- n. alternative spelling of smidgen.
- n. a tiny or scarcely detectable amount
“smidgeon" -- of mass transit aid for subsidies for welfare.”
“Meanwhile, O'Neill believes it will only take a 'smidgeon' of success in the upcoming Super”
“If I'm not mistaken, this even includes a smidgeon of ukelele.”
“I understand that in the US market at least, a historical novel that contains even the smallest smidgeon of the supernatural is classified by publishers as historical fantasy.”
“Roberts' attitude is that he and the other eight justices are a singular and unique segment of human society capable of regulating their behavior completely on their own, based on standards that each justice gets to make up for themselves -- a smidgeon of Code here; a pinch of law review articles there; topped off with a chat in the hallway with their colleagues.”
“Yes, maybe a tiny, tiny smidgeon, but the difference is so negligible that it is borderline asinine to risk a fake 1961 Ducru when one can almost certainly find pristine bottles of the 1966 and buy and drink them with confidence.”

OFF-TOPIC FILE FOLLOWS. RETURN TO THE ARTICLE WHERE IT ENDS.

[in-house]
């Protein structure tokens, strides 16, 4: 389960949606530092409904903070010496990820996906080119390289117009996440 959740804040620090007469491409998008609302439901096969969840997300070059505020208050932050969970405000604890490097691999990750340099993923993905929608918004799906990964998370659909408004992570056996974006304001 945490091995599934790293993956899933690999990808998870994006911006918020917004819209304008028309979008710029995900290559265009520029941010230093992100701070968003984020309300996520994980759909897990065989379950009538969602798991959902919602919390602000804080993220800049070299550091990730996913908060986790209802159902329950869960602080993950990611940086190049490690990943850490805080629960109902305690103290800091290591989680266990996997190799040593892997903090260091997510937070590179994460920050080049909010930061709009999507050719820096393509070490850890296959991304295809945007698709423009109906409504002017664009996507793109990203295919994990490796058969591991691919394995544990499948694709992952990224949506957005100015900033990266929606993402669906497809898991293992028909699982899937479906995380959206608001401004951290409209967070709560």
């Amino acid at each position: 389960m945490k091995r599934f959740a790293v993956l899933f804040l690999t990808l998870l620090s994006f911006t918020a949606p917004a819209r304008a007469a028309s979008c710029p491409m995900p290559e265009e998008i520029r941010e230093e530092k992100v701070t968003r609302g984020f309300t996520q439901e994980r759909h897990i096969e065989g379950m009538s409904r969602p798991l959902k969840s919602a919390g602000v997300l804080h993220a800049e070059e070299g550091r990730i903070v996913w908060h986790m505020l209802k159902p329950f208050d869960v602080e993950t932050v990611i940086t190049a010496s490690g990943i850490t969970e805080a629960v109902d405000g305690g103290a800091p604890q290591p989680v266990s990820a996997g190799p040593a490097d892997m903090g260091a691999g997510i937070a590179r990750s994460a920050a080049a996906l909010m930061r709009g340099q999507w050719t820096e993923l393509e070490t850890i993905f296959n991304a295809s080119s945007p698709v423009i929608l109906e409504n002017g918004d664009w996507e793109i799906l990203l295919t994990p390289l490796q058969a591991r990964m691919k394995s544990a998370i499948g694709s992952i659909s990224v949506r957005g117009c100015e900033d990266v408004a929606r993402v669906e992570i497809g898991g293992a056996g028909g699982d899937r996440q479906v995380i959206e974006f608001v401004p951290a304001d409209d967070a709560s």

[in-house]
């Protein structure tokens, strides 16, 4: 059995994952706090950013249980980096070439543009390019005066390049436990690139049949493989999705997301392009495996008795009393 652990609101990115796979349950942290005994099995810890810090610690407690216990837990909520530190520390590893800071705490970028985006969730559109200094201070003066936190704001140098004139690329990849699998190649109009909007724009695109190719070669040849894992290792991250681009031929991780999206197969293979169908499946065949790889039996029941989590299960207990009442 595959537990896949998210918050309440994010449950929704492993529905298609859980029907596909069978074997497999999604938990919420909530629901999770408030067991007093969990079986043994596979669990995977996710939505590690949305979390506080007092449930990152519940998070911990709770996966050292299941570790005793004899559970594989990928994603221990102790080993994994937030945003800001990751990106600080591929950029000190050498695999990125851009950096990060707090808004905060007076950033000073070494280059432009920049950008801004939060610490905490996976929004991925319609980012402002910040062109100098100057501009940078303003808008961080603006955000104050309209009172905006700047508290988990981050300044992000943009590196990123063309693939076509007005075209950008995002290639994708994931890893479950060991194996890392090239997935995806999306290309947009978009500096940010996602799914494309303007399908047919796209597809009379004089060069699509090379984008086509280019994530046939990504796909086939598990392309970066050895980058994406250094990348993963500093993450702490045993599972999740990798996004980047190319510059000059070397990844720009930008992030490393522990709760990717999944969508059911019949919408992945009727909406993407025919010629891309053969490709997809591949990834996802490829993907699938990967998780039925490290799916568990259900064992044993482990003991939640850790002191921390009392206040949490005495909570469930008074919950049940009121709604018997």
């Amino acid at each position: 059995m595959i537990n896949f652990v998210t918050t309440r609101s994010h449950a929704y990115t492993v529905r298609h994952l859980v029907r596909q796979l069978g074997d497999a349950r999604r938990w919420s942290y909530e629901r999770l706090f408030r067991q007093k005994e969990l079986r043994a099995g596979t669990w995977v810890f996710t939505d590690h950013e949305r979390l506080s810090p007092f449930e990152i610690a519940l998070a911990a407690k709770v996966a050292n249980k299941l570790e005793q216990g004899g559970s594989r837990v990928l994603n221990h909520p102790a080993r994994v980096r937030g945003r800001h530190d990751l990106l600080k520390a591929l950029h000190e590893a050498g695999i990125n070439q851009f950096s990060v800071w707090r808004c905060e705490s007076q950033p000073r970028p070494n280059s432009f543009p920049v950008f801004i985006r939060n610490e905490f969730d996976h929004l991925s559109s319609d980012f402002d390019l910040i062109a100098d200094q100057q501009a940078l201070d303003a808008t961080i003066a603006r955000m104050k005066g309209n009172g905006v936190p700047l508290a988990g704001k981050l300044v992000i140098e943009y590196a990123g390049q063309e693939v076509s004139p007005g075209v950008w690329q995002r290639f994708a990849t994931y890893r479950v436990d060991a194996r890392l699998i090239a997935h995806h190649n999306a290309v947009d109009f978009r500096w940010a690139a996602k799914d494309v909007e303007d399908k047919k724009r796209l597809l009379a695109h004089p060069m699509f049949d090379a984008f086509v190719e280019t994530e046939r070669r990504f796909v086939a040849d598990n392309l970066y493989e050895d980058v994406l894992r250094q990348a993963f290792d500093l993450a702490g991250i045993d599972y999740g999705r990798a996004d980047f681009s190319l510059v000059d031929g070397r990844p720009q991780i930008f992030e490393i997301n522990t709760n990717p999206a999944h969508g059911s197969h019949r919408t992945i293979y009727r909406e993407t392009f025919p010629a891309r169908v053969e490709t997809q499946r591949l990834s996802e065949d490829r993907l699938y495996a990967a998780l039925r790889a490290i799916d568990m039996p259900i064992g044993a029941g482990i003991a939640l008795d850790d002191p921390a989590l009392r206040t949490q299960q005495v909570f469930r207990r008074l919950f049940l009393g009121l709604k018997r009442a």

“Stocks drifted a smidgeon higher, as investors awaited an agreement among Greek politicians on reforms ahead of the country's second international bailout.”
“Perhaps the sense of proportion is a smidgeon out, but there are quivers in Lib Dem voices suggesting that the Tories may be about to call the whole thing off.”
“I now think the rally is a fateful moment in this political campaign, an indispensable plea for a smidgeon of decency in a season of crazy, vicious assaults from both sides of the aisle.”
“Do I detect a smidgeon of racial hatred there Ben? on January 21, 2009 at 3: 25 pm | Reply Ben”
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on is gone
Hecko, words! I’m so happy I’ve found you. I want to keep you all and never want to lose you again. I hope you like it here.
The long and the short of it.
Looking for tweets for smidgeon.